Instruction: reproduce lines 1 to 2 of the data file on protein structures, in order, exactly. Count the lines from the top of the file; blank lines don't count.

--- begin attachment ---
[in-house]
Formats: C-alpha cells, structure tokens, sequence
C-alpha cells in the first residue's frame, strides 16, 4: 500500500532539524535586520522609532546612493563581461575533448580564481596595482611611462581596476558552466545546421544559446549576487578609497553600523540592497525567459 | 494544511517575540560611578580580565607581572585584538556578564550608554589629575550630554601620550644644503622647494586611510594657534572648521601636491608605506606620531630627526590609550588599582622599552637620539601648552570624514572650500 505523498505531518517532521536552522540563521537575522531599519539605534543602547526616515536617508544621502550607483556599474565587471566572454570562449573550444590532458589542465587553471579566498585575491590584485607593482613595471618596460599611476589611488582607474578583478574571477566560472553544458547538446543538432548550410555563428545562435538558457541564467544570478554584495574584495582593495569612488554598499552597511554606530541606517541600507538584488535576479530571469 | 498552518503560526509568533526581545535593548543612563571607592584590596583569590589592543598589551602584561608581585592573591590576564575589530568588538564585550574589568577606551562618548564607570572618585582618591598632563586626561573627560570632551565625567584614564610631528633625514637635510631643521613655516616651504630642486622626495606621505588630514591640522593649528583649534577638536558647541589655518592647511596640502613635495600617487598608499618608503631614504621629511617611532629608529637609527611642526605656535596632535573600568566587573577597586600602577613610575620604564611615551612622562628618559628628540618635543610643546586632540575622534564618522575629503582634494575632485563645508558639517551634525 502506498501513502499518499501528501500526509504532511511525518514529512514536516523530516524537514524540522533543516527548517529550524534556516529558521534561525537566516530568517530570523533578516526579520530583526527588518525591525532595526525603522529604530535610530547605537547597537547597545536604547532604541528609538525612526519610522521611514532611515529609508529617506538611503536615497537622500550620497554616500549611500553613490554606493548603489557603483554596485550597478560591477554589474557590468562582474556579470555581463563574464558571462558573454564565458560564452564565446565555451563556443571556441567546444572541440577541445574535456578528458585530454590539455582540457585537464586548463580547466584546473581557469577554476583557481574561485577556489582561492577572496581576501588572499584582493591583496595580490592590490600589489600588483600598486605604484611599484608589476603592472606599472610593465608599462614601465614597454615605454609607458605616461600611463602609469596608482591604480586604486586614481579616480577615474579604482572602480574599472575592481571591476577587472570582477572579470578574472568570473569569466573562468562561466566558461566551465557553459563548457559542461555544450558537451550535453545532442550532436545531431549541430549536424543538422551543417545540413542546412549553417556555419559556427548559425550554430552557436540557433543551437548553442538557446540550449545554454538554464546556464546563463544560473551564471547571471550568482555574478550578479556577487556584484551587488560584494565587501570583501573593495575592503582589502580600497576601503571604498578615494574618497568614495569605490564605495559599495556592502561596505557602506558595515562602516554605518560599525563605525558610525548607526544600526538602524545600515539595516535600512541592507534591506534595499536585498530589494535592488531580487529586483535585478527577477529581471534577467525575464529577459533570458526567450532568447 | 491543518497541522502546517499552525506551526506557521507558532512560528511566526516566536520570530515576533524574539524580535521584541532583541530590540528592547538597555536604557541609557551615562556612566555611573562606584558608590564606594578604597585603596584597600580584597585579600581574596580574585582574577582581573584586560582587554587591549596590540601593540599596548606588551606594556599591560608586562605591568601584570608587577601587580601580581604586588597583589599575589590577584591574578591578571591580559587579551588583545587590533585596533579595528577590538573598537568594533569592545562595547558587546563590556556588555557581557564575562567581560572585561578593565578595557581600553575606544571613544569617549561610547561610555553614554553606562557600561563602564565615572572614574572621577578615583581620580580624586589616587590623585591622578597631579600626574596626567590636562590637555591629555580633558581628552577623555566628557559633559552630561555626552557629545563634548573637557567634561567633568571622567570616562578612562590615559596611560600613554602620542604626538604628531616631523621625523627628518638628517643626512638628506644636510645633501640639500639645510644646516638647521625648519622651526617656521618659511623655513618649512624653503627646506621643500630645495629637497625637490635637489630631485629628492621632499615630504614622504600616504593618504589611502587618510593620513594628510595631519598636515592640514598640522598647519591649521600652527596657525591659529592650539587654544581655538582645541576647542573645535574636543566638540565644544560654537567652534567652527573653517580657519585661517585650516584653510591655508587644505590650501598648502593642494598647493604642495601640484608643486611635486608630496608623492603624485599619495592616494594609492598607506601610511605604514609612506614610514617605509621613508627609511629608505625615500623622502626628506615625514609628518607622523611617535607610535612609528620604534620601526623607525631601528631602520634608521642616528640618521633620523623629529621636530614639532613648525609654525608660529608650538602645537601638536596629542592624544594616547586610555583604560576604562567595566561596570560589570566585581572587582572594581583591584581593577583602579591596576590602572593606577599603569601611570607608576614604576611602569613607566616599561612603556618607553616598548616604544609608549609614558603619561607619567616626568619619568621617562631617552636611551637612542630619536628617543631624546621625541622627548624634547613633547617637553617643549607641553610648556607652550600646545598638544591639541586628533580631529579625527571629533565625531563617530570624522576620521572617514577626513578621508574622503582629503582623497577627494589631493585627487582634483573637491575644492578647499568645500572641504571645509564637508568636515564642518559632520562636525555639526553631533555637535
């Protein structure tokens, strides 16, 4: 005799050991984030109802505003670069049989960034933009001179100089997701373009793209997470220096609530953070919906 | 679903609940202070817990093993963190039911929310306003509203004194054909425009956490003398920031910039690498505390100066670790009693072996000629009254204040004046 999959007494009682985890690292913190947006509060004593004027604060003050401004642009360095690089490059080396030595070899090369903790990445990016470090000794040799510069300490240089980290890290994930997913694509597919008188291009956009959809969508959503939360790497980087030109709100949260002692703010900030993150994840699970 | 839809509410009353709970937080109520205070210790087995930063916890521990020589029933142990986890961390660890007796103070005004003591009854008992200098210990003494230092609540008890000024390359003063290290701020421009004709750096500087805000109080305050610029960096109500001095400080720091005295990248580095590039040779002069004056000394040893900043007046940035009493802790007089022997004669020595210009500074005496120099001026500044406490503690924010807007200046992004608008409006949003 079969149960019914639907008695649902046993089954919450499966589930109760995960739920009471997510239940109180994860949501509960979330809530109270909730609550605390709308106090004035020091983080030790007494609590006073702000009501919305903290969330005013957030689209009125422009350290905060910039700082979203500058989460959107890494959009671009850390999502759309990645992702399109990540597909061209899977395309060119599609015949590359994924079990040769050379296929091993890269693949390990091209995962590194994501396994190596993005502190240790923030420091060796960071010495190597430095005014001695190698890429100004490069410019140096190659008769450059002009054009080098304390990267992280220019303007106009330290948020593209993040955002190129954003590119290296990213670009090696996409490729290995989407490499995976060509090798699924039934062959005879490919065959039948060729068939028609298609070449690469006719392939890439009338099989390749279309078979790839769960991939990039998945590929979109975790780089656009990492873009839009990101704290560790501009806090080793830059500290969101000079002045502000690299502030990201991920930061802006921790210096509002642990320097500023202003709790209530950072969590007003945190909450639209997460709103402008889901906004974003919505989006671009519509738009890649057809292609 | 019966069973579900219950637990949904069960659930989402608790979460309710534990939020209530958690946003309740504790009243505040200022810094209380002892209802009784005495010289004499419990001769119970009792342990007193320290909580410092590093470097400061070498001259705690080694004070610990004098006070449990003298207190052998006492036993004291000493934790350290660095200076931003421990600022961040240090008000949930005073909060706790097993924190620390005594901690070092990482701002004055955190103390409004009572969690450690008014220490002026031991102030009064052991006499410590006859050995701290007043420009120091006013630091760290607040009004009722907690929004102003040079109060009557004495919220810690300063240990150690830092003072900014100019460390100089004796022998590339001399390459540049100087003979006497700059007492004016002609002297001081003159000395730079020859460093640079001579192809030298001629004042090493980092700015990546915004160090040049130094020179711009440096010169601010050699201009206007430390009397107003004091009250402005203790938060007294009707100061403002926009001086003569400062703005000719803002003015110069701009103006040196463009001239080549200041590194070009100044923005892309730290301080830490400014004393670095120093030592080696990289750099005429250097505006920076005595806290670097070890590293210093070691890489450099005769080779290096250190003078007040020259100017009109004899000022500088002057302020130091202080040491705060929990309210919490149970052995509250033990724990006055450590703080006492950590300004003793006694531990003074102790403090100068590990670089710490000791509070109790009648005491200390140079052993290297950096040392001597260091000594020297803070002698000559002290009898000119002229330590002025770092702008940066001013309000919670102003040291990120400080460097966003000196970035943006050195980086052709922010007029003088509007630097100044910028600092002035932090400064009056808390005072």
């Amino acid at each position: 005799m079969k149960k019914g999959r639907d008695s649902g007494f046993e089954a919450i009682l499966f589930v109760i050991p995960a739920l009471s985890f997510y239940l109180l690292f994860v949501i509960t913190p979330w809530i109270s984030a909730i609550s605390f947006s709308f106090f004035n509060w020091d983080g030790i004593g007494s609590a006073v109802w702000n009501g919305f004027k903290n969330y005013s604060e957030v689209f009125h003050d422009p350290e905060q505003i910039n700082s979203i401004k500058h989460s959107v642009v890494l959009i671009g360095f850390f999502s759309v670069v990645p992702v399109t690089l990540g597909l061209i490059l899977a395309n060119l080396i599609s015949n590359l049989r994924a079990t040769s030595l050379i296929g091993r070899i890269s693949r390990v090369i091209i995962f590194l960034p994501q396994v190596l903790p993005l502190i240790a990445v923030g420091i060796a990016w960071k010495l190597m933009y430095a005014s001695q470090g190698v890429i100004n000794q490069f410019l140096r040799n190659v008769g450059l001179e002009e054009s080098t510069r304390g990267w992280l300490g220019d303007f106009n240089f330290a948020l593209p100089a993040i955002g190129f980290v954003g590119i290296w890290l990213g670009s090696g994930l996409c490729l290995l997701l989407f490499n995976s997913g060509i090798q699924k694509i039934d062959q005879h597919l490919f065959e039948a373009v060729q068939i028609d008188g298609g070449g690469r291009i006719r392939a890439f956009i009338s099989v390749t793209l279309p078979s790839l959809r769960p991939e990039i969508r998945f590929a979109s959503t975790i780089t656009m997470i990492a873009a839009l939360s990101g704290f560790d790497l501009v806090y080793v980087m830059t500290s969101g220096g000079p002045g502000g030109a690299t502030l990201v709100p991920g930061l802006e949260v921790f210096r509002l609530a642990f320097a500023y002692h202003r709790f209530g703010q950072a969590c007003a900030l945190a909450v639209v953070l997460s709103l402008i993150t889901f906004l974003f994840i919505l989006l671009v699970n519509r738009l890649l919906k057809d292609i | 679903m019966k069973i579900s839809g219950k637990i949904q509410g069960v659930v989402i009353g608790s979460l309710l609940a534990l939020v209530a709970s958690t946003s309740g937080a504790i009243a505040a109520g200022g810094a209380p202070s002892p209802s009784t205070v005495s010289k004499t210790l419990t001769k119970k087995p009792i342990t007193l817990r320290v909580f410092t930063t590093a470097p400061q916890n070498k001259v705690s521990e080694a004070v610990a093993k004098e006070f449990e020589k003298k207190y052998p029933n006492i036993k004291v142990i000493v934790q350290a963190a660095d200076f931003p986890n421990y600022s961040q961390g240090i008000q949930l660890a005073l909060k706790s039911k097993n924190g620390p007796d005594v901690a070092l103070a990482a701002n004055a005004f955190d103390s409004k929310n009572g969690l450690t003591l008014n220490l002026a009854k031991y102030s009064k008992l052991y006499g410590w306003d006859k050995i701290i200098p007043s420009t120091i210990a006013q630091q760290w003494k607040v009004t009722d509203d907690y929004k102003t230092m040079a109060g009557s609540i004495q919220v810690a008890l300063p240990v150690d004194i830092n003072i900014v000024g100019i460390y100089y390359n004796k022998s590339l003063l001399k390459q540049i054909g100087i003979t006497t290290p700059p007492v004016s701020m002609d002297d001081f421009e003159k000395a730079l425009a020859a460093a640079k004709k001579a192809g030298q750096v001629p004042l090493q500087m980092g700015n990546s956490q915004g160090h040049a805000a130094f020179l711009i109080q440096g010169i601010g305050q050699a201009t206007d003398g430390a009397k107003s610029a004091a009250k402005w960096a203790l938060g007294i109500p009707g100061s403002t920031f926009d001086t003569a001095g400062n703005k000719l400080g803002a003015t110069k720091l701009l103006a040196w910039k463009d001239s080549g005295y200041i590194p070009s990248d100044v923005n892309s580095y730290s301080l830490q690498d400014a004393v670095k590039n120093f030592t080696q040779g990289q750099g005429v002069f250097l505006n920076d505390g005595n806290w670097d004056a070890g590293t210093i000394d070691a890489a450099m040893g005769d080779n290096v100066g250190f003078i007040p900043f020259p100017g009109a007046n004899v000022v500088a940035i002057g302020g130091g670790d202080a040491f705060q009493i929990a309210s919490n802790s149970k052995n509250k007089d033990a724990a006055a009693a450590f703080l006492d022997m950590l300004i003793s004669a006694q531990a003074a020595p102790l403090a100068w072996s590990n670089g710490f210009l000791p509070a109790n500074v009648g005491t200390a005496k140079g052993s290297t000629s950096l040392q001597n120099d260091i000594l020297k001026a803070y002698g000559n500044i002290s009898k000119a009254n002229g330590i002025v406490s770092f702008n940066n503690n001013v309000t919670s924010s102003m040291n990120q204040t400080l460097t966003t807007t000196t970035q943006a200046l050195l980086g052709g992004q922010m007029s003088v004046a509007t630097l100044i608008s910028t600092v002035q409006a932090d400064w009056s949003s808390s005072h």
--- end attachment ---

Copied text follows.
[in-house]
Formats: C-alpha cells, structure tokens, sequence